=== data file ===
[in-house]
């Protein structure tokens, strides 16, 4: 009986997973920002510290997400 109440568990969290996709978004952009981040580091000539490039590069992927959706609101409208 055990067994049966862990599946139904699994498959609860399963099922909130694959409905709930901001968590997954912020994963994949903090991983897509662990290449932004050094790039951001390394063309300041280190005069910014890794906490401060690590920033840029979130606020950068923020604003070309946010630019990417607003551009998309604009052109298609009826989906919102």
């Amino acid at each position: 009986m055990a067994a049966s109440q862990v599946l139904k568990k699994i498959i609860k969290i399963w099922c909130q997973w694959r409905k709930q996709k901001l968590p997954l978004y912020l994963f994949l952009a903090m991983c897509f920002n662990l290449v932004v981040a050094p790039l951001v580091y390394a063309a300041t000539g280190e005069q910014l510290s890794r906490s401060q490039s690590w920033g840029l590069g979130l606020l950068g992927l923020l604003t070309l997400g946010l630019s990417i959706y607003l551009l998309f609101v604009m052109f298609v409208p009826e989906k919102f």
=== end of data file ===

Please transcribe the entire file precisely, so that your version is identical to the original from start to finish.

[in-house]
């Protein structure tokens, strides 16, 4: 009986997973920002510290997400 109440568990969290996709978004952009981040580091000539490039590069992927959706609101409208 055990067994049966862990599946139904699994498959609860399963099922909130694959409905709930901001968590997954912020994963994949903090991983897509662990290449932004050094790039951001390394063309300041280190005069910014890794906490401060690590920033840029979130606020950068923020604003070309946010630019990417607003551009998309604009052109298609009826989906919102």
């Amino acid at each position: 009986m055990a067994a049966s109440q862990v599946l139904k568990k699994i498959i609860k969290i399963w099922c909130q997973w694959r409905k709930q996709k901001l968590p997954l978004y912020l994963f994949l952009a903090m991983c897509f920002n662990l290449v932004v981040a050094p790039l951001v580091y390394a063309a300041t000539g280190e005069q910014l510290s890794r906490s401060q490039s690590w920033g840029l590069g979130l606020l950068g992927l923020l604003t070309l997400g946010l630019s990417i959706y607003l551009l998309f609101v604009m052109f298609v409208p009826e989906k919102f």